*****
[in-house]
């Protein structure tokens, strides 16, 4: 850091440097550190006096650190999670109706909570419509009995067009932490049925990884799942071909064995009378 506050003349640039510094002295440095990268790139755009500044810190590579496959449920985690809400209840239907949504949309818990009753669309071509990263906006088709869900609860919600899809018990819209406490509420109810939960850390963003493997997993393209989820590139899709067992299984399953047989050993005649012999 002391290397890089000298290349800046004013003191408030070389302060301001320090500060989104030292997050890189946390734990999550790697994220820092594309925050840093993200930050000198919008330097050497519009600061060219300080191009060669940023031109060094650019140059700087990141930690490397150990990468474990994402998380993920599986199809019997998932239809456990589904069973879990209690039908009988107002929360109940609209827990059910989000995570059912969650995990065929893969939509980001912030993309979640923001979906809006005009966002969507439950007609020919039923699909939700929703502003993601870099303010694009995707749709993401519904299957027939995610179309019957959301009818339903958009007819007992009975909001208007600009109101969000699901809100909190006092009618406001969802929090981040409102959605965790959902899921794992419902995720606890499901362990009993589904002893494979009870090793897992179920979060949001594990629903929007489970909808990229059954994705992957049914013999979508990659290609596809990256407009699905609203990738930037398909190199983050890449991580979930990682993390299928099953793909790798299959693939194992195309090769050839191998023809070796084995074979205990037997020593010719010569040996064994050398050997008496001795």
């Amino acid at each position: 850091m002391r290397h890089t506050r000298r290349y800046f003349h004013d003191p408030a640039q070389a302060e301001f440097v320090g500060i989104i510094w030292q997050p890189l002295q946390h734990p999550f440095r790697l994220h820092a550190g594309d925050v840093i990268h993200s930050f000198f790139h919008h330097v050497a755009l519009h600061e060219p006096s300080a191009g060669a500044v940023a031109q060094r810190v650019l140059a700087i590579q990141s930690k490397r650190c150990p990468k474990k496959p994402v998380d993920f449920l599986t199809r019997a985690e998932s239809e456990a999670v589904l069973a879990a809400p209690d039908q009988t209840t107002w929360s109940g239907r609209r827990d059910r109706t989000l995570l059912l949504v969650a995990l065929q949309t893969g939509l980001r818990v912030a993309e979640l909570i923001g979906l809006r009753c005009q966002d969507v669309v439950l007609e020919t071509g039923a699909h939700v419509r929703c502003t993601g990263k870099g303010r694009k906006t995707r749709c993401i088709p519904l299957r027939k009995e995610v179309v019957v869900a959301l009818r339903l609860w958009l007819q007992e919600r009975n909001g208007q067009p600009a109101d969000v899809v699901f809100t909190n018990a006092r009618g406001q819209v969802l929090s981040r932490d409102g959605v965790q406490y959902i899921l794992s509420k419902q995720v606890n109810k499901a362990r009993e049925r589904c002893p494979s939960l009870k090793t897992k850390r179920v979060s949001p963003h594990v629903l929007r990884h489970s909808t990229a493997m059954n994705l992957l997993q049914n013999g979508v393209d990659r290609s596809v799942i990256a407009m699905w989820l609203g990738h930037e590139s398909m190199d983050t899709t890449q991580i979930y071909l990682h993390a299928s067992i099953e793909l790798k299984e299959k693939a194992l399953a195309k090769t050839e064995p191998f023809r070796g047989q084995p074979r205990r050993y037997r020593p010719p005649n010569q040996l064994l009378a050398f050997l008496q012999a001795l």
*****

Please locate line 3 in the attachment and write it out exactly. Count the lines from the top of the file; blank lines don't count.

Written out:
């Amino acid at each position: 850091m002391r290397h890089t506050r000298r290349y800046f003349h004013d003191p408030a640039q070389a302060e301001f440097v320090g500060i989104i510094w030292q997050p890189l002295q946390h734990p999550f440095r790697l994220h820092a550190g594309d925050v840093i990268h993200s930050f000198f790139h919008h330097v050497a755009l519009h600061e060219p006096s300080a191009g060669a500044v940023a031109q060094r810190v650019l140059a700087i590579q990141s930690k490397r650190c150990p990468k474990k496959p994402v998380d993920f449920l599986t199809r019997a985690e998932s239809e456990a999670v589904l069973a879990a809400p209690d039908q009988t209840t107002w929360s109940g239907r609209r827990d059910r109706t989000l995570l059912l949504v969650a995990l065929q949309t893969g939509l980001r818990v912030a993309e979640l909570i923001g979906l809006r009753c005009q966002d969507v669309v439950l007609e020919t071509g039923a699909h939700v419509r929703c502003t993601g990263k870099g303010r694009k906006t995707r749709c993401i088709p519904l299957r027939k009995e995610v179309v019957v869900a959301l009818r339903l609860w958009l007819q007992e919600r009975n909001g208007q067009p600009a109101d969000v899809v699901f809100t909190n018990a006092r009618g406001q819209v969802l929090s981040r932490d409102g959605v965790q406490y959902i899921l794992s509420k419902q995720v606890n109810k499901a362990r009993e049925r589904c002893p494979s939960l009870k090793t897992k850390r179920v979060s949001p963003h594990v629903l929007r990884h489970s909808t990229a493997m059954n994705l992957l997993q049914n013999g979508v393209d990659r290609s596809v799942i990256a407009m699905w989820l609203g990738h930037e590139s398909m190199d983050t899709t890449q991580i979930y071909l990682h993390a299928s067992i099953e793909l790798k299984e299959k693939a194992l399953a195309k090769t050839e064995p191998f023809r070796g047989q084995p074979r205990r050993y037997r020593p010719p005649n010569q040996l064994l009378a050398f050997l008496q012999a001795l």